Over the years, however, Allison has come to dislike the way the trash smells. Recycled items produce little stench. All the recycling trucks are automated, which keeps any unpleasant odors more than an arm’s length away from the truck operator. Allison suggests that the automation is a mixed blessing. Years ago, when he worked on a two-man trash truck as a “swamper,” the guy who jumps off and dumps the cans into the back of the vehicle, he loved the way he could interact with people along his route. Commanding an automated one-man truck is lonelier. But it’s never boring, he tells me.
We’re in the roomy cab of Allison’s truck. The sun is climbing up the eastern quadrant of a cloudless sky, and Allison elaborates on this topic. “There’s so many obstacles in a day. It’s just like parking your car.” You can do it a thousand times, and each time will be different. “The driver always has to be on the alert — for anything and everything,” he continues. “There’s always dangers. Driving down an alley or something, you’ve got to pay attention to the whole perimeter.” Tree limbs, power lines, cars, even children’s basketball hoops are potential targets for collision.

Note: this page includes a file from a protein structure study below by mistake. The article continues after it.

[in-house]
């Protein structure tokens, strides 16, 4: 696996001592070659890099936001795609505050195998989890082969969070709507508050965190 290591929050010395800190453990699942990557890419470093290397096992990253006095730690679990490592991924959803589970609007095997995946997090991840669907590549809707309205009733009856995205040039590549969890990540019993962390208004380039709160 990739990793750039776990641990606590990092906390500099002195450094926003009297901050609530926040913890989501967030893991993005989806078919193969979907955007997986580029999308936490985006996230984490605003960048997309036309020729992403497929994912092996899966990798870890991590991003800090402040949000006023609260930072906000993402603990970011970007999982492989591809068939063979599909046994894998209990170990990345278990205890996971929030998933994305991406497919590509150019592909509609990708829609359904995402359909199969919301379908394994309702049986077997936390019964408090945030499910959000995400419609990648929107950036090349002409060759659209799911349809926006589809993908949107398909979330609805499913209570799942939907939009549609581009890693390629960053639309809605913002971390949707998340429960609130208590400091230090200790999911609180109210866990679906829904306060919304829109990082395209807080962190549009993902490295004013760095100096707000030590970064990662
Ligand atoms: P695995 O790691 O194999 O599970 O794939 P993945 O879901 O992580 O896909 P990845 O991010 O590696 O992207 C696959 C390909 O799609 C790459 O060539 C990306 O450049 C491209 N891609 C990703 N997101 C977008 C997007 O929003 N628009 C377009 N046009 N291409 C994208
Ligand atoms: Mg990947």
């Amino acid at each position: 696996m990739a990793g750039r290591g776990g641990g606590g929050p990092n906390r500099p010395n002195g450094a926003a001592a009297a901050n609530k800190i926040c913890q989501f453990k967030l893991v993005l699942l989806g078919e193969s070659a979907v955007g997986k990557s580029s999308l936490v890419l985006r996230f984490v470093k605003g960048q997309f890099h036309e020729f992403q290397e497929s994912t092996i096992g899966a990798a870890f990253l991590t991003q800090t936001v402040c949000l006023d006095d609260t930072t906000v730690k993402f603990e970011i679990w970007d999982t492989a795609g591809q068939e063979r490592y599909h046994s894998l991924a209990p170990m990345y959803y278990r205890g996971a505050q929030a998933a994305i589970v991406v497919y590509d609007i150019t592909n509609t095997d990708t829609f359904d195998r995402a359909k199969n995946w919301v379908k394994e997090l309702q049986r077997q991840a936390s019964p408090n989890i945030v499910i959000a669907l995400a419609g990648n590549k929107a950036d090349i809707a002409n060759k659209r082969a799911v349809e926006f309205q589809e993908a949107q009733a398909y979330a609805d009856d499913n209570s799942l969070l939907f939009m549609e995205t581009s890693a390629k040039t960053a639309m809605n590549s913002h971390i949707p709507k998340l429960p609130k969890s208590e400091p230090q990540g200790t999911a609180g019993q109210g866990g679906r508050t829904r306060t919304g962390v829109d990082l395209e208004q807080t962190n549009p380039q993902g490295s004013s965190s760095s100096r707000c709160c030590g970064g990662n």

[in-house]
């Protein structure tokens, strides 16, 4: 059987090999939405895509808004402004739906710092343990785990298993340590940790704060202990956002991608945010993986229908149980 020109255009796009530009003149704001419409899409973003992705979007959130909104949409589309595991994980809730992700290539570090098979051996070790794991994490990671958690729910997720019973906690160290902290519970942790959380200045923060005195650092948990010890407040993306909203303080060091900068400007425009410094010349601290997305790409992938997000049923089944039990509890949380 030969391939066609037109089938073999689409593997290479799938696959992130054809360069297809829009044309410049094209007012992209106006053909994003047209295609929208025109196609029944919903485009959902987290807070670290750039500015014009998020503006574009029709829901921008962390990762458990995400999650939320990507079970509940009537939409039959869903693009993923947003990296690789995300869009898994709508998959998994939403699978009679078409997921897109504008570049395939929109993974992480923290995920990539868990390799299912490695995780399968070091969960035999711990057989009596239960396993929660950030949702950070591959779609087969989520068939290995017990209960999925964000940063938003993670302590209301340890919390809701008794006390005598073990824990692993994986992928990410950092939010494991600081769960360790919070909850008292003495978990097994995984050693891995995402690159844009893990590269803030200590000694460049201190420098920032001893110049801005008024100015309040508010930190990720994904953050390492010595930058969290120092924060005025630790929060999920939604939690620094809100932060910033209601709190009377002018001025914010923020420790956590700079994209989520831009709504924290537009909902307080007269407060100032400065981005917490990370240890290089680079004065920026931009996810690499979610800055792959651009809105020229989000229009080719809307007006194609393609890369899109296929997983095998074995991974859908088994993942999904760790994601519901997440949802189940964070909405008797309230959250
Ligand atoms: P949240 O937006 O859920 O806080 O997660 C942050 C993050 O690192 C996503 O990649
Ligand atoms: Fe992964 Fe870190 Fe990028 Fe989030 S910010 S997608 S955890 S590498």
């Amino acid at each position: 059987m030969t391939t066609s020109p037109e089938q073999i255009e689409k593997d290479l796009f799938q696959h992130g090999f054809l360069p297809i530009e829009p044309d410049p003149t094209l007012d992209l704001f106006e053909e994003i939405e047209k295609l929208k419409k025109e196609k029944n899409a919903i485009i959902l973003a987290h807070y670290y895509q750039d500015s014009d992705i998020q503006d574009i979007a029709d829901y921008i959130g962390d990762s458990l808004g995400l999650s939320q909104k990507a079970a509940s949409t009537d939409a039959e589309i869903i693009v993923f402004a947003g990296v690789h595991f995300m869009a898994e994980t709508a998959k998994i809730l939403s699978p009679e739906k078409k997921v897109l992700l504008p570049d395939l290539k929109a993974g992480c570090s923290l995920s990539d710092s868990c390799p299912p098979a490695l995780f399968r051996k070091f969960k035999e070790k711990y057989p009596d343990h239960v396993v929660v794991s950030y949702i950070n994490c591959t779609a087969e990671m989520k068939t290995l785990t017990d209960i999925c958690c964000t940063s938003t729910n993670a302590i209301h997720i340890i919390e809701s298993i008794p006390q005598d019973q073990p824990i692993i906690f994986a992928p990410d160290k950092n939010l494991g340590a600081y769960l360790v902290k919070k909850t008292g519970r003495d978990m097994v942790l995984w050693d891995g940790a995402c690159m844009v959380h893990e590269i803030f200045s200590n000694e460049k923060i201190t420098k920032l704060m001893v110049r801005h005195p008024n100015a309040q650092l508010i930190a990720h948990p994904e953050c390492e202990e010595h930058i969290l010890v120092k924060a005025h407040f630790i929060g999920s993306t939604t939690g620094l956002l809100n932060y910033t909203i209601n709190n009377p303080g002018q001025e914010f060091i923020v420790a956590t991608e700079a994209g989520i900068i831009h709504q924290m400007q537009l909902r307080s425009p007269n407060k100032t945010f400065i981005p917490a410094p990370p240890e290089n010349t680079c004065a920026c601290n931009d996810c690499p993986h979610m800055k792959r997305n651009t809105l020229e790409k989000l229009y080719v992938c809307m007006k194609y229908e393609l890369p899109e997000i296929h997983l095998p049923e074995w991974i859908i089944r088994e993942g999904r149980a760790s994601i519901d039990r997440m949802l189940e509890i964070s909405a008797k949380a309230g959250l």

Allison’s routes take him all over the city: to the South Bay, Barrio Logan, La Jolla, Tierrasanta. This morning we’ll work in the section of Clairemont where the streets pay homage to mountains. Pausing near Mount Everest, Allison leaps out of the cab and opens up the top of his truck’s hopper, secured during rides on the freeway to keep any contents from blowing out. Slipping behind the wheel again, he comments that he’s never felt confused by the daily switch between the right-hand drive of the recycling truck and the left-hand drive of his personal vehicle. Allison demystifies for me the daunting array of instruments around the driver’s seat. Many are redundant sets of buttons. A driver also can use a joystick to perform the basic operations: extending the mechanical arm, grabbing the bin, raising and flipping it upside down over the hopper, returning it to the pavement, and releasing it. But Allison turns up his nose at the joystick. “I’m a button man.”